They say: "A performance machine at a budget price."
We say: "That depends on your def
A generation ago, Americans scoffed at the English and European motorcycles rolling onto our shores. In the 1960s, many discounted the Japanese onslaught. Now, 21st-century America is in the midst of another Asian invasion, and Hyosung is leading the charge.
The Korean company's sportiest offering is the GSX-R-look-alike 650R. Unclothed, half-faired and cruiser versions are also available. All bikes are powered by a fuel-injected, 647cc V-twin that's similar in architecture to another Suzuki, the SV650.
The digital speedo to the right of the analog tach uses a bright, legible Vacuum Florescen
The R-model's handlebars are clipped to an upside-down 41mm fork that offers compression and rebound damping clickers, but no spring preload adjustment. Out back it's the opposite, the single shock offering only preload. Niceties include dual trip meters, a pair of bungee hooks on the tailpiece, ample underseat storage and a helmet lock, as well as a multi-position brake lever and adjustable footpegs. The seating position is boy-racer tight, but the seat itself is broad and comfortable.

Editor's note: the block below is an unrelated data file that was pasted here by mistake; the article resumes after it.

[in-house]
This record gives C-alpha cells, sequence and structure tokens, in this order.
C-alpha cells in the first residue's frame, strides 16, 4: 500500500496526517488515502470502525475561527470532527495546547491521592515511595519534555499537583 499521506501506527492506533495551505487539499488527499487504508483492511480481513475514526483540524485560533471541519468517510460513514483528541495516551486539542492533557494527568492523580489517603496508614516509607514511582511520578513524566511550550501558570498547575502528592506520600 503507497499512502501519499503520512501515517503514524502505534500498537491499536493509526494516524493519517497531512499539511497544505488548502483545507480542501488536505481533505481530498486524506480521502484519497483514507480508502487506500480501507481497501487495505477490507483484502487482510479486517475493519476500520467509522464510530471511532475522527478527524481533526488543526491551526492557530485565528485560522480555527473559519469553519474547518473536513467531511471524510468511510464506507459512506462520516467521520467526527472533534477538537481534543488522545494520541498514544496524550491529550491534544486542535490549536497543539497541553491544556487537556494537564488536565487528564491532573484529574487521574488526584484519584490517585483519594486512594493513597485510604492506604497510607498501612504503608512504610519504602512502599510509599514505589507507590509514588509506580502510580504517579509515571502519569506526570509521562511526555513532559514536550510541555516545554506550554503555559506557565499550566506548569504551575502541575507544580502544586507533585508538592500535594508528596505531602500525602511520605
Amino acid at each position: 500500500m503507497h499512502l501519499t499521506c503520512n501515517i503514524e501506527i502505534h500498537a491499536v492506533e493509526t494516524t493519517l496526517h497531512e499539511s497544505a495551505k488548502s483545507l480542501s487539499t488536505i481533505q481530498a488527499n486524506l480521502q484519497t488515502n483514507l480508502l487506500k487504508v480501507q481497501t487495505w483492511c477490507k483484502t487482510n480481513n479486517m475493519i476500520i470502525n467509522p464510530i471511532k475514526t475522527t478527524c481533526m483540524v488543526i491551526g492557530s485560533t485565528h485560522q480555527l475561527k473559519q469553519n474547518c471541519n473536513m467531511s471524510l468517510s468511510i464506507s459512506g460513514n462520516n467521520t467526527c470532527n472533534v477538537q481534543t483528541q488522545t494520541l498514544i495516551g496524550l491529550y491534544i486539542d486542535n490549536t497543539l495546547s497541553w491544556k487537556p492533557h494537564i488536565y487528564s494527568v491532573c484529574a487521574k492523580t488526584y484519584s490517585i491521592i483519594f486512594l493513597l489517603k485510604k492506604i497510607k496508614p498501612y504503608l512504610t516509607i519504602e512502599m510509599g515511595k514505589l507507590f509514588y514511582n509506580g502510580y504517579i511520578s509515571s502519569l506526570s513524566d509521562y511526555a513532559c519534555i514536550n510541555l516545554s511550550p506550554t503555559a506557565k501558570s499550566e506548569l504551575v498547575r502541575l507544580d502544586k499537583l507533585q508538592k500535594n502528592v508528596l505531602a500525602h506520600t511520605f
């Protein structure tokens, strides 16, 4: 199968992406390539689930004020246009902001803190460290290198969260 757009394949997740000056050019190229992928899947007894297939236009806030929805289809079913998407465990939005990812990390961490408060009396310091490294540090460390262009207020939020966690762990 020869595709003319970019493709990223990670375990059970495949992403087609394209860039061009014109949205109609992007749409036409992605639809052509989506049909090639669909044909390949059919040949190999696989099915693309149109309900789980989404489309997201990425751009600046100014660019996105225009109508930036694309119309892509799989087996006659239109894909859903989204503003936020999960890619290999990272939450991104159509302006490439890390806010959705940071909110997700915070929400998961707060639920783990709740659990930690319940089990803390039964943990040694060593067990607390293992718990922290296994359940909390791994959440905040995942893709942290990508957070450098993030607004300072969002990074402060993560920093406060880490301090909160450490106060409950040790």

While its 64 horsepower and 42.3 lb.-ft. of torque are fairly respectable, the newly fuel-injected powerplant is buzzy, slow-revving and has a decidedly coarse six-speed transmission. A fighting weight of 473 pounds doesn't bode well for the bike's handling, either. Although it looks modern and sophisticated, the fork doesn't bestow the chassis with great feedback or bump management, and the dual-piston front brakes lack power and feel.
A high center of gravity and longish 56.5-inch wheelbase make the GT650R slow to change di
In terms of overall build quality and performance, the GT650R is 70 percent the bike that a current SV650 is at 80 percent of the Suzuki's $7499 price tag. To offset this harsh reality and add some peace of mind, the Hyosung comes with a two-year warranty that will lure some riders making the inevitable used-versus-new-bike purchasing decision. Other than a brake lever that continually popped out of its number-one setting, our testbike was solid during the 1000 miles we rode it.
Hyosung's game plan reads like that of Hyundai, a Korean manufacturing giant that was nearly laughed out of the American auto market by the media and consumers when it arrived in 1986. After proving itself with simple, sturdy econoboxes, Hyundai now steals unit sales from Japan Inc. and Eurocentric brands. We expect Hyosung's motorcycles to be on par in much less time.